I have a contract with a foreign government-owned company that has refused to pay me. Can I sue it in the United States?
As discussed in a prior post, dealing with foreign parties adds a level of complexity to any litigation. But suing a company owned by a foreign state is a unique endeavor governed by a particular federal statute—the Foreign Sovereign Immunities Act (FSIA). Most business owners may never hear about this piece of legislation—but once it comes into play, it often becomes the centerpiece of the dispute.
History of the FSIA
Historically, foreign states and their agencies used to enjoy absolute immunity from suit in American courts; disputes involving foreign sovereigns were considered to be a matter of international relations, a traditional domain of the executive branch. In the middle of the twentieth century, this doctrine gave way to the theory of restrictive immunity, distinguishing between public acts of foreign sovereigns (which could not be challenged in court) and their private commercial acts (which could be the subject of litigation). The distinction, however, still needed to be made in each particular case. For decades, the Department of State used to make such determinations, leaving them susceptible to political influences.
Eventually, in 1976, Congress enacted the FSIA, making the United States the first nation to codify the law of foreign sovereign immunity by statute and to place the responsibility for immunity determinations entirely into the hands of the judiciary. Many countries have since enacted similar statutes. The FSIA is a comprehensive code governing litigation against foreign states and their instrumentalities in U.S. courts.
Most FSIA litigation takes place in federal courts. While it is possible to file an action in state court, the foreign sovereign defendant will normally have a good ground to remove it to federal court, because the FSIA is a federal statute and thus raises questions of federal law. Notably, the FSIA also prescribes very particular rules of service of process, which have to be meticulously followed in any case against a foreign sovereign.
Who is a Foreign Sovereign?
Of course, the threshold question is, who is a foreign sovereign? The FSIA definition of a “foreign state” includes its “political subdivision” and its “agency or instrumentality.” The latter is, in turn, defined to include an “organ” of a foreign state or its subdivision as well as any other “separate legal person” majority-owned by a foreign state or its subdivision. Such legal persons include corporations and other organizations involved in international business. It is not always readily apparent to foreign counterparties that they are dealing with a government-owned entity. Moreover, the ownership situation may change over time: companies occasionally get nationalized or privatized. But if a company is majority-owned by a foreign government at the time the lawsuit is filed, it is likely to be considered an “agency or instrumentality” of a foreign state, making the FSIA applicable.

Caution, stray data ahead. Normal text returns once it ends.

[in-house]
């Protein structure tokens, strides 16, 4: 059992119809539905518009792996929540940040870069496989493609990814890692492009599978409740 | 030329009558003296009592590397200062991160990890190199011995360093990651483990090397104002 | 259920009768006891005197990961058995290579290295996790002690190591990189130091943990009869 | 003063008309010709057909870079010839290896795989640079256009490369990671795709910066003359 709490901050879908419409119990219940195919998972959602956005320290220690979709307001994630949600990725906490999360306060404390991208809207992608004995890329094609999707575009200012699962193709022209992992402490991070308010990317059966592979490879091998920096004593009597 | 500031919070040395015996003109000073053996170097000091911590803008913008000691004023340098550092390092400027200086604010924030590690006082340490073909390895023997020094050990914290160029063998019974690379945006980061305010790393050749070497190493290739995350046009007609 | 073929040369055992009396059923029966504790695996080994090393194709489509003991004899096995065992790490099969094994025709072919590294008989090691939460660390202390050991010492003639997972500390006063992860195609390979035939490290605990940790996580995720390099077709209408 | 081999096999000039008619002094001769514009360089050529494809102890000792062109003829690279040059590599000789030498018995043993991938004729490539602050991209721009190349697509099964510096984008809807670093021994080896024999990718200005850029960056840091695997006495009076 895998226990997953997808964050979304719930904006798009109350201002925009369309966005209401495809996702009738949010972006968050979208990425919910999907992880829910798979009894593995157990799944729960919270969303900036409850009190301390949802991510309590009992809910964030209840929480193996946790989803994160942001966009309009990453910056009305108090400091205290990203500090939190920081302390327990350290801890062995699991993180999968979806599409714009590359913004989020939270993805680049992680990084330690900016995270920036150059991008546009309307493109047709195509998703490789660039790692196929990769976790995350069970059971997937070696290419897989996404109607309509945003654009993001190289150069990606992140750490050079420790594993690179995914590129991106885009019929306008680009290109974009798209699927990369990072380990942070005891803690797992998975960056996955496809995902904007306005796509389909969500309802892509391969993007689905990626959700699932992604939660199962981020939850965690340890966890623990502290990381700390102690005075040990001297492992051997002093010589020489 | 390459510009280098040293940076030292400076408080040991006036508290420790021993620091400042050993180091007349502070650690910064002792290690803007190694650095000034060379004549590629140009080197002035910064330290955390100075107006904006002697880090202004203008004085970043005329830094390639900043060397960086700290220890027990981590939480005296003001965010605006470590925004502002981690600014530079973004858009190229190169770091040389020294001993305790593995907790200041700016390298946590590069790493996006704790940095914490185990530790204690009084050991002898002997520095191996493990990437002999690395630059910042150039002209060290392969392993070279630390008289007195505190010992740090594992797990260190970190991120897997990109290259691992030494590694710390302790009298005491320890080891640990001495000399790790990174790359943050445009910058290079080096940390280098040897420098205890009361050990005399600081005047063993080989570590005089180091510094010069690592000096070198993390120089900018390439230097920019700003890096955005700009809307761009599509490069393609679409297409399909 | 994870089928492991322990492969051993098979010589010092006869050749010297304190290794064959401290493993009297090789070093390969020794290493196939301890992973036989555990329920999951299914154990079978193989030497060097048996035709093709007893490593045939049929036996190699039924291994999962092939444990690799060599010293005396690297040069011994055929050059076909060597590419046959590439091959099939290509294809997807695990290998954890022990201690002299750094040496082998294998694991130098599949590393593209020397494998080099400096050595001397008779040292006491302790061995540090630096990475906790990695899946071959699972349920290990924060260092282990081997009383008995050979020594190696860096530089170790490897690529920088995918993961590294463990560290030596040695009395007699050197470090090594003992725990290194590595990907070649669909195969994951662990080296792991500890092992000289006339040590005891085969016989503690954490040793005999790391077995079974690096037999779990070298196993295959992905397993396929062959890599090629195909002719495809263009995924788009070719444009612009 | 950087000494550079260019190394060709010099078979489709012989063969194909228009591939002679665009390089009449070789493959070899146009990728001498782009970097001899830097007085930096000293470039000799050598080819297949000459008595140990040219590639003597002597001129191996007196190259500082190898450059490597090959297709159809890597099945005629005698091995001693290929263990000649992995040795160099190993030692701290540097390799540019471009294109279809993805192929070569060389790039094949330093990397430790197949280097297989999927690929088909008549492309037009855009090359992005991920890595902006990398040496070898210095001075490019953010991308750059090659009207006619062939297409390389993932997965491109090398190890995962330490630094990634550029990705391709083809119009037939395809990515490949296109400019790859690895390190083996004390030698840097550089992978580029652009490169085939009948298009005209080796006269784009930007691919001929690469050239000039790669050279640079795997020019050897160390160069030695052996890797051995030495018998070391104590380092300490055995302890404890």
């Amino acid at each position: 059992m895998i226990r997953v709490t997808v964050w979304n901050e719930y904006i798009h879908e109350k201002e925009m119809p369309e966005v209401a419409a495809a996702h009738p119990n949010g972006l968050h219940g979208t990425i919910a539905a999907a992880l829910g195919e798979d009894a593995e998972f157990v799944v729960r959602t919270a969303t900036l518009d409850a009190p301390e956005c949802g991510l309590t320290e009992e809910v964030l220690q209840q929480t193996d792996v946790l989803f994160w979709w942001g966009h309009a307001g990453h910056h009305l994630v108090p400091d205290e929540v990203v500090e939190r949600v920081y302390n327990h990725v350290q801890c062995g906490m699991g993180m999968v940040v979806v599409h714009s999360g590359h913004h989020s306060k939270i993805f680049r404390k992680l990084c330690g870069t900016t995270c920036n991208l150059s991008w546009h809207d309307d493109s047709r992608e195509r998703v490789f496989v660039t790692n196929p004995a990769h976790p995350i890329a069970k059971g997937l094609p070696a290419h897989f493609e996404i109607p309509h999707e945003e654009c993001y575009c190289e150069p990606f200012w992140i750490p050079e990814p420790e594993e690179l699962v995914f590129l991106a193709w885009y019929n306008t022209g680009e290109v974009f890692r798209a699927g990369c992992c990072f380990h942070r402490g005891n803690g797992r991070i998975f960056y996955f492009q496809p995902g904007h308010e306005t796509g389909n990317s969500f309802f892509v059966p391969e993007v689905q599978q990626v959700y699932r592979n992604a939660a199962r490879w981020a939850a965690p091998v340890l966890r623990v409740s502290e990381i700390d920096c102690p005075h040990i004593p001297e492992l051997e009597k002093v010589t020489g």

Under the FSIA, foreign states (including their agencies and instrumentalities) are presumptively immune from suit unless one of the enumerated exceptions applies. Once the defendant shows that it falls within the FSIA definition of a foreign state, the burden shifts to the plaintiff to demonstrate that one of the exceptions is applicable.
One such exception provides that a foreign sovereign will no longer be immune from suit to the extent that it has waived its immunity “either explicitly or by implication.” The waiver exception is most likely to apply in a contractual setting; it provides an excellent mechanism for a sophisticated counterparty to ensure in advance that it can sue if the contract is breached. As with any contractual provision, however, the specific scope of the waiver will be subject to judicial interpretation. Preferably, the language of the waiver should be carefully crafted by counsel familiar with the intricacies of the FSIA.